Well, the grieving for my friend has taken a weird shape. It's not like the grieving I am used to. Instead of loud and overwhelming, it is quiet and slow. It hits me in small doses and usually brings a tear to my eye but not down my cheek. Today, finally, the dam was broken and I actually cried.
During the last few weeks of Susy's life, I created a private blog for her friends and family. It turned out to be a great way for people to learn about the latest developments in Susy's life and her sad death. It also became a place of community. People who know and love Susy can leave comments and many of them have written me directly with thoughts, feelings and introductions.
It is not a new idea for me that death brings us a gift of a 360 degree view. Through all of the emails from people in her life, most of which I don't know, I learn more about Susy every day. Truthfully I think I have learned more about her in this last week than I would have if she had lived 5 more years and we continued being friends. There's just a different perspective that comes with learning about someone you know through other people--a 360 degree view. A part of my finds this sad and another part just finds it fascinating.
Be it sad or not, I have been overwhelmed (in a good way) by the number of emails in my inbox. People who I never would have known, from all over the country, have become my friends. This makes me happy but it also makes me yearn for Susy.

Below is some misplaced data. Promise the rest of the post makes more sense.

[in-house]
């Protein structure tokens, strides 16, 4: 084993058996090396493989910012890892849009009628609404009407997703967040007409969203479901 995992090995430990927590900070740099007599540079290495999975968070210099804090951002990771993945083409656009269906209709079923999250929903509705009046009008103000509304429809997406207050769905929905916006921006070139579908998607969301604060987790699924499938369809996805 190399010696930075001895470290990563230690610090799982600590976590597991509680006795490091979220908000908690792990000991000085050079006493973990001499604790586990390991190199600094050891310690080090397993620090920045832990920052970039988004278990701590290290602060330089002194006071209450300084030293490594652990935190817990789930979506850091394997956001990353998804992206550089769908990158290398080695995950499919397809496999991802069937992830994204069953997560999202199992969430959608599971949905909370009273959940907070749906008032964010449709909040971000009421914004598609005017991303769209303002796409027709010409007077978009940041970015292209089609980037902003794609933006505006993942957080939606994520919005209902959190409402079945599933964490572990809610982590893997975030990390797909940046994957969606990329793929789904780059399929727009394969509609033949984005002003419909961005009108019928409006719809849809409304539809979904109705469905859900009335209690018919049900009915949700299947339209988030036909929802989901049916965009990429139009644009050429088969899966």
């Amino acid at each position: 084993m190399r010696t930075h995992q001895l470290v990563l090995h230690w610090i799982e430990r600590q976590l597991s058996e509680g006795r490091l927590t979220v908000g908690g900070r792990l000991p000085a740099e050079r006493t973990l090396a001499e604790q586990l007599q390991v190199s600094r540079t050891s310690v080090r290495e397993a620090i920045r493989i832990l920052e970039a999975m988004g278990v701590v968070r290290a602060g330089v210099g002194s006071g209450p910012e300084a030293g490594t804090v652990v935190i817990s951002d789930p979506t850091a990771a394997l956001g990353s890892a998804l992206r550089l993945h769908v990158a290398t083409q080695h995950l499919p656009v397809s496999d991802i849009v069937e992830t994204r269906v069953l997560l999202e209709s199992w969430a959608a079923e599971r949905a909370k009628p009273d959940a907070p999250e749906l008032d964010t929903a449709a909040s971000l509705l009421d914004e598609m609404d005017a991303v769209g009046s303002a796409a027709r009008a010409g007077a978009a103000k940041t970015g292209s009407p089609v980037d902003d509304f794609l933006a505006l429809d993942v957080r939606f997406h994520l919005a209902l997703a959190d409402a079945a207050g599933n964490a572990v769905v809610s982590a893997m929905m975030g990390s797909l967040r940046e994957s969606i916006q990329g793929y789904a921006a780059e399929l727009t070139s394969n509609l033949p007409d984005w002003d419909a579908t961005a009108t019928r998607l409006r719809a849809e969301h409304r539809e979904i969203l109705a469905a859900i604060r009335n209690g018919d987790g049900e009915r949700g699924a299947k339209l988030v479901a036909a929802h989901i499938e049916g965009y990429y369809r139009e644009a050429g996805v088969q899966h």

I want to call her up and tell her about her friend in Georgia who wrote me. As I learn more about her life, I want to ask her more about her life. I didn't know she graduated college with all of those honors. I didn't know she had sooo many people in her life who had CF and transplants. How did she get to know all of those people? She had done more and knew more than I ever realized.
I knew aspects of Susy but not the full picture. As the view becomes more clear and well-rounded, all I want to do is pull up a chair and talk to her about all the things I now know. I had more things to learn from her than I realized. If only I could go back and ask all the right questions and listen, listen, listen.
Tonight, I am still mourning (in my own weird, slow way) the loss of a bright light. Susy was many things to many people and I am just discovering how far reaching her impact really is.
Tonight, I am mourning lost opportunities. There is so much I'd like to talk with her about but my chance is gone. She left before I even knew what to ask.
I have made a note to myself: Ask more questions. Try to get a more well-rounded view of everyone close to me while they are still here to answer the questions I want to know.